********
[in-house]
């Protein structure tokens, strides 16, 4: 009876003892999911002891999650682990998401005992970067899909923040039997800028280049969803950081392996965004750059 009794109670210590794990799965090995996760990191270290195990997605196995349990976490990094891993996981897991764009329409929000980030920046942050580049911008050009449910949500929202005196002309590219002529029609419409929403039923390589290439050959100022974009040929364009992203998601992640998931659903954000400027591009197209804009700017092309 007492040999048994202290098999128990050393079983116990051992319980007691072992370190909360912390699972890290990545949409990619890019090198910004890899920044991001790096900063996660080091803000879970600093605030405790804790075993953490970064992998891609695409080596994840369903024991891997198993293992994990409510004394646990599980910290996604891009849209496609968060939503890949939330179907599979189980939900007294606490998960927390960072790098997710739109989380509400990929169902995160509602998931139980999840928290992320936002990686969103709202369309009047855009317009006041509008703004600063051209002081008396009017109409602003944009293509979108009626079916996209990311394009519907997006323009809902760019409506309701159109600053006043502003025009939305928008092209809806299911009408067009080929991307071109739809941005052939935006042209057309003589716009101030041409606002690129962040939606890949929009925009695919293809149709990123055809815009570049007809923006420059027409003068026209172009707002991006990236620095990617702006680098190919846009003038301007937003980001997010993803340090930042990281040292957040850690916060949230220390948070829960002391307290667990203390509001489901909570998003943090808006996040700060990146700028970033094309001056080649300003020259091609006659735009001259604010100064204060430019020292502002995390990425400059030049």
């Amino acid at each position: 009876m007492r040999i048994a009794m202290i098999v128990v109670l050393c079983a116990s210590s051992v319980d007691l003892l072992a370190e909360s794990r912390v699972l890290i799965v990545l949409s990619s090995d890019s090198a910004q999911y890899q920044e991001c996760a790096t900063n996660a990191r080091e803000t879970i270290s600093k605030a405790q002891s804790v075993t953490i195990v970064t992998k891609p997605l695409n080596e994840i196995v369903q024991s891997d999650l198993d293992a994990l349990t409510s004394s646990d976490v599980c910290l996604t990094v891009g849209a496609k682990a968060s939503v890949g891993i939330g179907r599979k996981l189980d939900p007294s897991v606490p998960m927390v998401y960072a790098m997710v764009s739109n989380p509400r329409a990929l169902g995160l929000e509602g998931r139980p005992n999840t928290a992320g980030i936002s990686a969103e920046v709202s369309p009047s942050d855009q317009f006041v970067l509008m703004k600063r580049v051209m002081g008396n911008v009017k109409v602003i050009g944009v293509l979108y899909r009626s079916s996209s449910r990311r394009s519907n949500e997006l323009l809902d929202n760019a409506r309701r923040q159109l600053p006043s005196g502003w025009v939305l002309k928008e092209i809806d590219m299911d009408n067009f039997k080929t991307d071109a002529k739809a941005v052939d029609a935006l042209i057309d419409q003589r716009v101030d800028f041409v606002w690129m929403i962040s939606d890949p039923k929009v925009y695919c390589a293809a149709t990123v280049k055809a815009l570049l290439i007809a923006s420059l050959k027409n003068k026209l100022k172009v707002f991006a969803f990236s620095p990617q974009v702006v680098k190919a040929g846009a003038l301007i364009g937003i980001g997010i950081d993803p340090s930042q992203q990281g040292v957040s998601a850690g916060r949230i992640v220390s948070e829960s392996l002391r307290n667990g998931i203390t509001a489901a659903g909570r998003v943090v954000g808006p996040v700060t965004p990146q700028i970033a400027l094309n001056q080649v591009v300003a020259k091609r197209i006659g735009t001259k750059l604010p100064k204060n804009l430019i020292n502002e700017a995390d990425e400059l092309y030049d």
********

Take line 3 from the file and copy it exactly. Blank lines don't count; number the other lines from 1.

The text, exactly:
């Amino acid at each position: 009876m007492r040999i048994a009794m202290i098999v128990v109670l050393c079983a116990s210590s051992v319980d007691l003892l072992a370190e909360s794990r912390v699972l890290i799965v990545l949409s990619s090995d890019s090198a910004q999911y890899q920044e991001c996760a790096t900063n996660a990191r080091e803000t879970i270290s600093k605030a405790q002891s804790v075993t953490i195990v970064t992998k891609p997605l695409n080596e994840i196995v369903q024991s891997d999650l198993d293992a994990l349990t409510s004394s646990d976490v599980c910290l996604t990094v891009g849209a496609k682990a968060s939503v890949g891993i939330g179907r599979k996981l189980d939900p007294s897991v606490p998960m927390v998401y960072a790098m997710v764009s739109n989380p509400r329409a990929l169902g995160l929000e509602g998931r139980p005992n999840t928290a992320g980030i936002s990686a969103e920046v709202s369309p009047s942050d855009q317009f006041v970067l509008m703004k600063r580049v051209m002081g008396n911008v009017k109409v602003i050009g944009v293509l979108y899909r009626s079916s996209s449910r990311r394009s519907n949500e997006l323009l809902d929202n760019a409506r309701r923040q159109l600053p006043s005196g502003w025009v939305l002309k928008e092209i809806d590219m299911d009408n067009f039997k080929t991307d071109a002529k739809a941005v052939d029609a935006l042209i057309d419409q003589r716009v101030d800028f041409v606002w690129m929403i962040s939606d890949p039923k929009v925009y695919c390589a293809a149709t990123v280049k055809a815009l570049l290439i007809a923006s420059l050959k027409n003068k026209l100022k172009v707002f991006a969803f990236s620095p990617q974009v702006v680098k190919a040929g846009a003038l301007i364009g937003i980001g997010i950081d993803p340090s930042q992203q990281g040292v957040s998601a850690g916060r949230i992640v220390s948070e829960s392996l002391r307290n667990g998931i203390t509001a489901a659903g909570r998003v943090v954000g808006p996040v700060t965004p990146q700028i970033a400027l094309n001056q080649v591009v300003a020259k091609r197209i006659g735009t001259k750059l604010p100064k204060n804009l430019i020292n502002e700017a995390d990425e400059l092309y030049d």